I was just randomly surfing a list of publications on IIIT’s site here. Here, I found a report titled – “A simple approach to build transliteration editors for Indian languages” by Prahallad et.al., published in
Journal of Zhejiang University Science,
in october 2005. I was just flipping through the pages, when I noticed something, which surprisingly, I never heard before. Now… opening the drama:🙂
Till now, whatever transliteration schems I knew were somethings like – RTS, ITrans etc and the Inscript keyboard layout. But, there actually is something called IT3 transliteration scheme, developed by our own IISc, Bangalore and CMU(Carnegie Mellon University) together. Let me put here a brief few line excerpt from it :
“There are many transliteration schemes such as ITRANS to key-in the Indian language scripts. The focus of these schemes was mainly to represent the Indian language scripts and paid less attention on the importance of user-readability aspect. IT3 is a transliteration scheme developed by IISc, Bangalore, India and Carnegie Mellon University with the primary focus on user readability of the transliteration scheme (gajapatiraju et.al. 2005)”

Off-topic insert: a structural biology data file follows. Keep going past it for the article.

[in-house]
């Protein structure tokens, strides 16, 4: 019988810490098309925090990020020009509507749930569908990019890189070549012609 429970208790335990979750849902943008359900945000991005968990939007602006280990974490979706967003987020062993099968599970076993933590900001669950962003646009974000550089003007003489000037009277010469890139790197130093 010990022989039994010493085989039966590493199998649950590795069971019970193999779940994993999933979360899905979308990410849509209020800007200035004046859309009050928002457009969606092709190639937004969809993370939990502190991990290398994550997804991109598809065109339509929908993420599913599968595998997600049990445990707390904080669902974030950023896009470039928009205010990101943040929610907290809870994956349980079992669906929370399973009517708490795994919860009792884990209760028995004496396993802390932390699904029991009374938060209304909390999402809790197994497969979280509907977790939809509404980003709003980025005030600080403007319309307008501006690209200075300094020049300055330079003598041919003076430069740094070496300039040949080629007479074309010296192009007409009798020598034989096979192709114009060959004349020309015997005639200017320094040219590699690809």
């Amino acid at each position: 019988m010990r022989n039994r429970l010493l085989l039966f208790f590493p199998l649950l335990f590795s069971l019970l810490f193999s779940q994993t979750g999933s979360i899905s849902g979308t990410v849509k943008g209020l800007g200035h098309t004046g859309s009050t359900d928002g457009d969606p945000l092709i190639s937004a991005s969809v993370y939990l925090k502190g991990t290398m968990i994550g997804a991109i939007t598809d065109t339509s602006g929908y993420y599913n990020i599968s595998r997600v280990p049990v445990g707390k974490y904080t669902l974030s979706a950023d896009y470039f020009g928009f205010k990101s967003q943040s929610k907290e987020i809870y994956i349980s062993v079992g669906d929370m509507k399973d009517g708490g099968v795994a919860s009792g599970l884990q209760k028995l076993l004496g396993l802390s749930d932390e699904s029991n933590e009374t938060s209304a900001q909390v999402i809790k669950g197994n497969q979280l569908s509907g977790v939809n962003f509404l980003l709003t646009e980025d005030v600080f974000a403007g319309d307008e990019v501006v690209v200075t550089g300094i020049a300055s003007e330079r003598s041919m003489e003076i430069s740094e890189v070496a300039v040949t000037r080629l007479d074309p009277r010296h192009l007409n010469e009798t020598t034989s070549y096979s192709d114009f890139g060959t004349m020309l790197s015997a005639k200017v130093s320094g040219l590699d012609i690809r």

The authors claim:
1. It is case-insensitive
2. This scheme is phonetic in nature, the characters correspond to the actual sound that is being spoken. Thus a single transliteration scheme can be used for all Indian languages as they share same sounds.
3. Each character should not be more than 3 letter length
4. Minimal use of punctuation marks in typing a character.
– What is still un-understandable to me is, the well-known Rice Transliteration Scheme satisfies most of the needs and features mentioned above. The mappings provided in the paper also were similar. So, where is the need for IT3? Why was there no mention of Inscript, which was there since long? Why was Rice Transliteration Scheme not mentioned at all? Does it mean they were not aware of RTS? But RTS is around since, perhaps early 90s! Why was there only a passing mention of ITrans when even it was in existance since pretty long time…? Everything appears a doubt to me now!
The thing is – Such tools should have come by 2005 as far as I can guess. Why? online version of Padma must have been there in 2005! (Correct me if I am wrong). So, what is the need to devise a new IT3 scheme is my question. And … another doubt is: What happened to it after that? Whatever it was, I was kind of amused seeing this paper now, when there are so many online transliterators for Indian languages, some of which I listed here some time back. Anyways, thinking of it in another way – there were people in Universities, working on this, then.
The paper which made me write this post can be accessed here. If you are patient enough, read through🙂